Using what we do know there are some interesting problems. The constitution says that the president will report on the state of the union from time to time. If you insist on what the term "from time to time,: meant at the time it appears that nobody has fulfilled this duty in at least the last hundred years. Such a report or speech would describe the state of the union since the last such report. Now the prase suggests that the report should be made occasionally. I have heard no state of the union speech that described the actual state of the union in any way. It has become something more akin to the Queen's speech to parliament, a tidy set piece or more likely a campaign speec for the party in power.
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Re: Gun Control

Unread postby Strategist » Thu Jan 31, 2013 6:58 am

That was what I'd do if making a Constitution from scratch in modern times- I specifically said in a country where the Constitution could be made from scratch. What I'd do about the U.S's problems, which are significantly different, is a bit further down.
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Re: Gun Control

Unread postby Dong Zhou » Thu Jan 31, 2013 2:37 pm

Shikanosuke first as that will be quicker as it has come mostly to the point where we seem to have amicably agreed to disagree.
True. In such a case, maybe our Constitution is there significantly important by extension to the rest of the world?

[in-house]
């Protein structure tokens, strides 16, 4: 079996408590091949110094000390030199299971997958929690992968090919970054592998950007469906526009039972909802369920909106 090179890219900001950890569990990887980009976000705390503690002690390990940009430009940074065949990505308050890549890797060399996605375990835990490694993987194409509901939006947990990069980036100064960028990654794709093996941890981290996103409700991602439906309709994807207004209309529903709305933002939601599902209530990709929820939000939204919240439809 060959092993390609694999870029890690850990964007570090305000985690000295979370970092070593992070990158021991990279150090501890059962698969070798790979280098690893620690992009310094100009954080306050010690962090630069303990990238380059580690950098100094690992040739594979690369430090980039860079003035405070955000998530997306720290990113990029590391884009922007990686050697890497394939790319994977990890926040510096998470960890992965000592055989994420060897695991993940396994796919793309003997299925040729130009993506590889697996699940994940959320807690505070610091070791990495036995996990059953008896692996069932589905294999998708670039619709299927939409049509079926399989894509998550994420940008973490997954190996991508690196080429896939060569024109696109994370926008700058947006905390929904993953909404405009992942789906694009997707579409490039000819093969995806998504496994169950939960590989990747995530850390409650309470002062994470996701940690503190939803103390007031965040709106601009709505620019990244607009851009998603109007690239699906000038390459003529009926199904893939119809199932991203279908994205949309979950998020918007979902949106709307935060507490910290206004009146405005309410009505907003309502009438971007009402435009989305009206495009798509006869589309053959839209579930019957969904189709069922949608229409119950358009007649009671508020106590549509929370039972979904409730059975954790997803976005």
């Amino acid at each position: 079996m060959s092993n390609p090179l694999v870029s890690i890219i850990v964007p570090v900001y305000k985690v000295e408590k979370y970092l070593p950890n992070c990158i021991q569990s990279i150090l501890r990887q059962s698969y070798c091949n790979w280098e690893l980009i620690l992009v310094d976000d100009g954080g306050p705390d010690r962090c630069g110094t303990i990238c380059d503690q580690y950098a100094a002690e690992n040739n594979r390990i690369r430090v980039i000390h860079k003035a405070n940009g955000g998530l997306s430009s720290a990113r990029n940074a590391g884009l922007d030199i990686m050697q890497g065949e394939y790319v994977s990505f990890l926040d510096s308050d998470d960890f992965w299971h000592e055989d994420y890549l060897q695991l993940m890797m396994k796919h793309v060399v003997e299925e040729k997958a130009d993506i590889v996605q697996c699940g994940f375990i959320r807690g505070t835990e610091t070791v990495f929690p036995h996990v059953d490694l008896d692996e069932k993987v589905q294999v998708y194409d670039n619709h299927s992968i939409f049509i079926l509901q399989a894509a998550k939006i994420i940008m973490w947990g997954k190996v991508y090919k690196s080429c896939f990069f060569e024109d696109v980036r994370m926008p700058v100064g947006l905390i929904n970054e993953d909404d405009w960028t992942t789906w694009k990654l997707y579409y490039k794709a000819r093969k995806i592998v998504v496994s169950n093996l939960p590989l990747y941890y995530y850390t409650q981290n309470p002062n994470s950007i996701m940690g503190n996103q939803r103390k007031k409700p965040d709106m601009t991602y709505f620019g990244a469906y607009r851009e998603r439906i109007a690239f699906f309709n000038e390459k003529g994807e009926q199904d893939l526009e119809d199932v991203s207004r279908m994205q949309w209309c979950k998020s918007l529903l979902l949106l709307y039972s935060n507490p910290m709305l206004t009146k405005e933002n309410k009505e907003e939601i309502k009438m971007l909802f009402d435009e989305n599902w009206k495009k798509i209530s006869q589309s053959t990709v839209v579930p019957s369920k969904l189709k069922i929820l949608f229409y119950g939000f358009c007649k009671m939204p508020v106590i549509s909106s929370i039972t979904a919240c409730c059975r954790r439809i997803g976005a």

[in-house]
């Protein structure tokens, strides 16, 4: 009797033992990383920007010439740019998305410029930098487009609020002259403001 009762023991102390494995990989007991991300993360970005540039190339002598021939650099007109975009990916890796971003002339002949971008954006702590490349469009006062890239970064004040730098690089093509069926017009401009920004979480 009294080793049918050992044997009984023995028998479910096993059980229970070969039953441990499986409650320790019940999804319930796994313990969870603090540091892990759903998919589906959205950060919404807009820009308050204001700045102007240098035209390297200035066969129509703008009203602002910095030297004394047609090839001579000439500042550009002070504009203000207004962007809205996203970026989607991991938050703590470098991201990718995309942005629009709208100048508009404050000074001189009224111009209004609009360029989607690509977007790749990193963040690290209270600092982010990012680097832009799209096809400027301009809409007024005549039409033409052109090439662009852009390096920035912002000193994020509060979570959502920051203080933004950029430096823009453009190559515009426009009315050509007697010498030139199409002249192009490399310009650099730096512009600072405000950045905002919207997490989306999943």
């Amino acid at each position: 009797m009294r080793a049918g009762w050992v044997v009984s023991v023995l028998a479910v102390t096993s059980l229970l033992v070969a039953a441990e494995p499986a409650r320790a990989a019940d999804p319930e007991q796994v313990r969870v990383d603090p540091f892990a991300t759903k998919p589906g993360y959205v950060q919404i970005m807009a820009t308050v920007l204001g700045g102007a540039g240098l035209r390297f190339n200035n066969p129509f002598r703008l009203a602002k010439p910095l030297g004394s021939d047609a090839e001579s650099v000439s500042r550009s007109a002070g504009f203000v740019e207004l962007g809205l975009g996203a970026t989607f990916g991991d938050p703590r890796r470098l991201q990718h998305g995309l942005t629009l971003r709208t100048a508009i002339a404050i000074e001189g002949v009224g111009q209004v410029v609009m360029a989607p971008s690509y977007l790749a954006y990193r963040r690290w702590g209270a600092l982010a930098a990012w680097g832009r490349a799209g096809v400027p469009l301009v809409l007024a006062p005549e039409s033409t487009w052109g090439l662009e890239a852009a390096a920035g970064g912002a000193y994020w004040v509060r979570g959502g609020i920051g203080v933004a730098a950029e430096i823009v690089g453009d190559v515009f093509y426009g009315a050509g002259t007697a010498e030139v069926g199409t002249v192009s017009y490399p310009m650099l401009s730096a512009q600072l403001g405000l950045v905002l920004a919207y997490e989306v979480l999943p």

In and by itself? No, bar symbolism.

How you would react if the Constitution just turned into a normal series of laws is important as America not collapsing is important. Your too powerful for it to happen without plunging a lot of the world into problems. It would be treated with the same anger as flunking the fiscal cliff though.

We could certainly follow the same format, but like I said under what authority do we do this? Who is to pay for this? The federal government would no longer have authority to levy taxes or collect them. If our social contract is eliminated, the office doesn't exist. For that matter, without the social contract are we even a United States, or once again just 50 independent states?


The authority of history (government raises taxes, has nearly always raised taxes) to an extent, the need not to descend into chaos and the legitimacy of being an elected government? The government of the day, in this scenario, was elected, is in that elected term and remains as such with or without the Constitution. It could do exactly what it was doing the day, or week, or year before.

Strategist wrote:Another argument I should point out- it is pretty clear that EVERY President for years now has broken their oath to uphold the Constitution. Given that this is at the absolute minimum dishonest before the American people (as none of them say they have), surely this must be given at least minor moral weight?


I just wonder at what point the public would demand the impeachment for breaking the Constitution. Where is the line they draw?

It logically follows that you should give it total moral leeway, doesn't it? How can a dictator have moral legitimacy above a vigilante in your system?